Saturday, September 25, 2004

Rubber Room Antics in London Ontario

London’s top 10 killers

You can influence how, when you die, health officials say

And the earth is round too! Wow - I learn so much from the Londoner!! Thanks for filling my blue box each week. And I am sure I will thank you even more when the city imposes a weight restriction = more cost to me - on blue box pickup.

By SEAN MEYER The Londoner

In 2001, the last year for which records are available, 528 women and 515 men died in London from some form of circulatory disease, making it the city’s top killer.

And this wouldn't have anything to do with the fact that everyone drives everywhere?

Another 844 Londoners died that year from some form of cancer, making it the number two killer. Respiratory diseases claimed 251 victims, for number three.

Of course the smoking bylaw will improve this statistic

Death is inevitable, but you have some control over how and when you die, health officials note. Lifestyle is important but so, too, is education and even geography.

Thanks for your profound comments - cut the shit and get to the point

Ruth Sanderson is an epidemiologist with the Middlesex-London Health Unit. She says the cause of someone’s death is not in many cases the most significant issue.

Okay, well, as far as I see it, if you're dead then you are dead. That is the most significant issue.

"When it comes to the cause of death, what gets coded on the death certificate, that’s not as important as focusing on the issues that lead to their death", she says. "We all die of something. But it’s more important to know what led to someone’s death. That’s often what needs to be looked at rather than what ends up on the death certificate".

The punch line is coming.......

In 1999, Canada prepared a report on the overall health of Canadians. In the report’s executive summary was a story about a young boy named Jason who ended up in the hospital.

Ms. Sanderson says the story shows how important it is to follow the so-called, upstream issues that led to the need for medical attention.

The story goes as follows:

Why is Jason in the hospital? Because he has a bad infection in his leg.

But why does he have an infection? Because he has a cut on his leg and it got infected.

But why does he have a cut on his leg? Because he was playing in the junk yard next to his apartment and there was some sharp, jagged steel there he fell on.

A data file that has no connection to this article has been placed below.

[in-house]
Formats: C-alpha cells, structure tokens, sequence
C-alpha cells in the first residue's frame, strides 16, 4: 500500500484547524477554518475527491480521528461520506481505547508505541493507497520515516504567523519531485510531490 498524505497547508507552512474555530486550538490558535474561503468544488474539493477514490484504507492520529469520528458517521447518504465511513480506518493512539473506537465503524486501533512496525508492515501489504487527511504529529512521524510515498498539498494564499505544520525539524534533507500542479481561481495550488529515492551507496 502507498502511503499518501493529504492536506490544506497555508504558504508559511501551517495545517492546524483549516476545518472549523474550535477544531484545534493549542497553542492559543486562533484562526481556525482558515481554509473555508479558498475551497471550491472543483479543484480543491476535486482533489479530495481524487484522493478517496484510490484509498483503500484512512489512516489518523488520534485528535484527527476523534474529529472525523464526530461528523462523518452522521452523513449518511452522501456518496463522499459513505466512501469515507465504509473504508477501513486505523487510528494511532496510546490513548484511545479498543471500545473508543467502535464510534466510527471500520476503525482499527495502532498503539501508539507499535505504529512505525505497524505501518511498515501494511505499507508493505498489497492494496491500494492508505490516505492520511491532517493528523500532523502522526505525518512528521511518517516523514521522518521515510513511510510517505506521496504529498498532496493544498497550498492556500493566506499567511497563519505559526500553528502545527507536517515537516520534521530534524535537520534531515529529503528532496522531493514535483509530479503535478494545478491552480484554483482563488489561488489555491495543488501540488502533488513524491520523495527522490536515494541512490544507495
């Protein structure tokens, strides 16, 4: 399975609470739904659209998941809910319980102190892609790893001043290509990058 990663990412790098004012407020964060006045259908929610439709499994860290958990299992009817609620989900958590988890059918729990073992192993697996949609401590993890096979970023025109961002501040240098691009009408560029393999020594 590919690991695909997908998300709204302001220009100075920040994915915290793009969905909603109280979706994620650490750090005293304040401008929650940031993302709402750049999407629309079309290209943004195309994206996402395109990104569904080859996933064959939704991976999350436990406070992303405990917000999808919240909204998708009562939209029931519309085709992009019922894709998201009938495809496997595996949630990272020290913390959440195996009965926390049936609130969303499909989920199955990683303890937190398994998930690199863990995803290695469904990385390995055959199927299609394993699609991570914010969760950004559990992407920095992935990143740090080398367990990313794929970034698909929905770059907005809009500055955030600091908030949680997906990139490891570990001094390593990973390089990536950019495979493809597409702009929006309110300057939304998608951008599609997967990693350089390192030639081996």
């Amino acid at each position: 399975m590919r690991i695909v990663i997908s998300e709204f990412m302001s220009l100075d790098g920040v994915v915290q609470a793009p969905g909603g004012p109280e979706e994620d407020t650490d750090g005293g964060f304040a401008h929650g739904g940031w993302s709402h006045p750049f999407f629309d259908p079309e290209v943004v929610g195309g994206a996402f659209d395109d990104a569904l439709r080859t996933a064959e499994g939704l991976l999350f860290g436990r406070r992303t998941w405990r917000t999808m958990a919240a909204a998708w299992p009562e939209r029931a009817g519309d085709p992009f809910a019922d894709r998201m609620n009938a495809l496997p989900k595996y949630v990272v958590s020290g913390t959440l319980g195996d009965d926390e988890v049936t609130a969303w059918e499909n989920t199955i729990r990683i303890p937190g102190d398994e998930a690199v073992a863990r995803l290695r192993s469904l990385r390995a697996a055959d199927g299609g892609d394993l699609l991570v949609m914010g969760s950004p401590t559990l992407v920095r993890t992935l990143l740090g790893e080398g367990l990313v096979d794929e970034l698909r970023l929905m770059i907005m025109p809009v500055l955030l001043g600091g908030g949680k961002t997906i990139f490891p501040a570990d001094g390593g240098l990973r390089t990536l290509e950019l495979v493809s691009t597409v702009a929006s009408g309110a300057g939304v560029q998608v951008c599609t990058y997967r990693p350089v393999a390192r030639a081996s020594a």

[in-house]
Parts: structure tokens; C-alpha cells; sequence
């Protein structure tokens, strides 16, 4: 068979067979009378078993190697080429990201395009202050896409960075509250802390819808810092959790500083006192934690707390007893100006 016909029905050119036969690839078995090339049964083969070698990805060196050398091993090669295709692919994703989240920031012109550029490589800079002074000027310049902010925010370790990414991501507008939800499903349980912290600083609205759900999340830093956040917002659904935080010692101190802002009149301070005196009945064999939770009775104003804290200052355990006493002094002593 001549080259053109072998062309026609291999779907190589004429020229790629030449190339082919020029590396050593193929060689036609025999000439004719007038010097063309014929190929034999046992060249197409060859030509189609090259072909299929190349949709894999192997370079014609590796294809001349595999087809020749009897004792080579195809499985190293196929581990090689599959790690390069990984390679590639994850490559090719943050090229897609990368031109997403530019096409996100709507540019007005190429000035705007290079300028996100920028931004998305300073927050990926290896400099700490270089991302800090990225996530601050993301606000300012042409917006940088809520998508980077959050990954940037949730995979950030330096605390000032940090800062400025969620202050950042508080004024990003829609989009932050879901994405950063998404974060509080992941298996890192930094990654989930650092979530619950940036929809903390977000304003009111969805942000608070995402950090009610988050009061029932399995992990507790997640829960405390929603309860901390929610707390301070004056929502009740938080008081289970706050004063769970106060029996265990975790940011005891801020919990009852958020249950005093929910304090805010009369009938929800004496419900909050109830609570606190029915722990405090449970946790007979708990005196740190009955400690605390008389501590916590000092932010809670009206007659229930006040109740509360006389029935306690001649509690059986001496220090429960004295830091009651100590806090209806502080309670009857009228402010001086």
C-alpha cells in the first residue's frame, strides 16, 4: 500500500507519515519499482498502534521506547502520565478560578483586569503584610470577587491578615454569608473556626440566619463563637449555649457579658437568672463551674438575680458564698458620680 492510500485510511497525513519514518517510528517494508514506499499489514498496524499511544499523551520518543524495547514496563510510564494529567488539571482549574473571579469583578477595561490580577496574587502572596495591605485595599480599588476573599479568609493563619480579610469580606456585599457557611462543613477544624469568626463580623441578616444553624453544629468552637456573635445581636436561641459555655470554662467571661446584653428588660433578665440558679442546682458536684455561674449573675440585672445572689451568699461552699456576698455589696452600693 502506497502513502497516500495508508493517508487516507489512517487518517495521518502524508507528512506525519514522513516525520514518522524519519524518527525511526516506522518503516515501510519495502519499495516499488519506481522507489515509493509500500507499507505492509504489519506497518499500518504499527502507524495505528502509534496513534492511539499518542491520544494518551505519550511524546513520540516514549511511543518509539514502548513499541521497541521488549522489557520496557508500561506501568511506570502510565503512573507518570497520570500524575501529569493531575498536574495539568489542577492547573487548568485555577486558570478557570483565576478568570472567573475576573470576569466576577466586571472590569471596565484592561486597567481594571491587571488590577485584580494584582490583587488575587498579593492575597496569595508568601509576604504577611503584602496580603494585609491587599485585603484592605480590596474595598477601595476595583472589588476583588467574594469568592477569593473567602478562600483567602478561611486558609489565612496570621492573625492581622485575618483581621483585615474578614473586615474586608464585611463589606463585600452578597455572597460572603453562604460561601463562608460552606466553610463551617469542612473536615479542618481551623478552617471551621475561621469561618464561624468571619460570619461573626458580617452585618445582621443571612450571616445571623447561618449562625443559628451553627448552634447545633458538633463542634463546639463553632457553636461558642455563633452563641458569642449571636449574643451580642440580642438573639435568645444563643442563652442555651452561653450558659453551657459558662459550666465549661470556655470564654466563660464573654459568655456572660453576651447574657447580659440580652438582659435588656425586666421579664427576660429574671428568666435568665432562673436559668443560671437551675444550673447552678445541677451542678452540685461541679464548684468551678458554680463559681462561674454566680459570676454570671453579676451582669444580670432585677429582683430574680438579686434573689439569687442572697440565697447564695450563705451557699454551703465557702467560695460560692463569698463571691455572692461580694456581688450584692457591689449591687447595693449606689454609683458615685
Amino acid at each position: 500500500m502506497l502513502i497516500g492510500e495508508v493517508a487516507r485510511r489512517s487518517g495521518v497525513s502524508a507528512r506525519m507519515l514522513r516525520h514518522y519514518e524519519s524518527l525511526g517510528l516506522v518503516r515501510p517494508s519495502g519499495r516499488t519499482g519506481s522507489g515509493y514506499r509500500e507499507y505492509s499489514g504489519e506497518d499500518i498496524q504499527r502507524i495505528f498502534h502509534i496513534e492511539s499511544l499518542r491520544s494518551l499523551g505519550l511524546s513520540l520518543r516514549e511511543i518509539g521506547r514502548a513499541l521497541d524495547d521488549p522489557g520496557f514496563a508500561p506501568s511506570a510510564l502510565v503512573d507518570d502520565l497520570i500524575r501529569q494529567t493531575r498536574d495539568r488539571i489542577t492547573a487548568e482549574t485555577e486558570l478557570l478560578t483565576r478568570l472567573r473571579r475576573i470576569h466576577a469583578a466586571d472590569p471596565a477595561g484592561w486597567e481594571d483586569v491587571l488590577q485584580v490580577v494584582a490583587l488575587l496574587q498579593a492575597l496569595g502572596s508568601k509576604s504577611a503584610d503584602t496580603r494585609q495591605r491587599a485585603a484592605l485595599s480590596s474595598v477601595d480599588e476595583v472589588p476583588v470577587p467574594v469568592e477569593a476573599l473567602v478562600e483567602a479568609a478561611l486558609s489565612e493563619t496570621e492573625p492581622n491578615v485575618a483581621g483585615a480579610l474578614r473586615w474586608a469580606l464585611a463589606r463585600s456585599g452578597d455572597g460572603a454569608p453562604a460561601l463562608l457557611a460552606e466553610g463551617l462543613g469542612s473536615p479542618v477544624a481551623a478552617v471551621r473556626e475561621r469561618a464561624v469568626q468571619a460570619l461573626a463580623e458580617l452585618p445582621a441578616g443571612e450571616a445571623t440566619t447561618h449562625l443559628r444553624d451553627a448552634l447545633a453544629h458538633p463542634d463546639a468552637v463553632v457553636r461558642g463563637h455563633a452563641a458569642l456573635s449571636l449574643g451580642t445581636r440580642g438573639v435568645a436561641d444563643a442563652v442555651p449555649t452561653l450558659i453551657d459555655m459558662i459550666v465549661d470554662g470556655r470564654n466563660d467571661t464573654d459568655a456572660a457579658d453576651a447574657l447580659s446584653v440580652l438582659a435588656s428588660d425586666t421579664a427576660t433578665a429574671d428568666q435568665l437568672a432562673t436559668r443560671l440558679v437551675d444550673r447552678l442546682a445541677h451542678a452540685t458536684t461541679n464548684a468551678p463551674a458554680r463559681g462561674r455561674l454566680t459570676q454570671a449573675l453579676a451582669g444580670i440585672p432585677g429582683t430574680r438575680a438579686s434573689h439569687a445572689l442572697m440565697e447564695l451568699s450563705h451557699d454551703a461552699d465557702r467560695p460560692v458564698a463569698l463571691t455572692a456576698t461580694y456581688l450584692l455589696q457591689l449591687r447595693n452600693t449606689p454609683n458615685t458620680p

But why was he playing in a junk yard? Because his neighbourhood is run down. A lot of kids play there and there is no one to supervise them.

But why does he live in that neighbourhood? Because his parents can’t afford a nicer place to live.

But why can’t his parents afford a nicer place to live? Because his dad is unemployed and his mom is sick.

But why is his dad unemployed? Because he doesn’t have much education and he can’t find a job.

The story, Ms. Sanderson says, is important because it makes people think about what caused Jason’s infection to happen and could lead to solutions that would have prevented the injury from ever happening.

... and the solution? Look after us almighty Government! Protect us from ourselves! Absolve us of responsibility! Pretty Please!!! We will give you more of our hard earned dollars!

"You have to look at why he ended up in the hospital. If there had been a better park, with supervision, he wouldn’t have been in the junk yard, he wouldn’t have gotten cut," she says. "There needs to be attention at all levels of society, of government. And the one issue is physical activity. Living a healthy lifestyle is a choice that can lead to healthier people, fewer trips to the hospital and reduced costs for health care."

Once again, we need big brother to make sure nothing bad happens. In this society, one accident leads to safety measures for all!

And Ms. Sanderson says it’s not just a healthier lifestyle that Londoners, and all Canadians need to focus on, but a more positive one as well.

OKAY! Let's get positive! I'm positive I want to stay away from you. Maybe we could join The Church of Scientology But onward to the Spartans!

"If we can all get more active at whatever level that may be, and get away from being so weight-focused, that would be a good start. You don’t have to look like a track star to be physically active," she says. "But being active, eating well. Rather than focusing on what we shouldn’t be eating, the focus should be more on what we should be eating. We need to focus on living life as well as we can for as long as we can."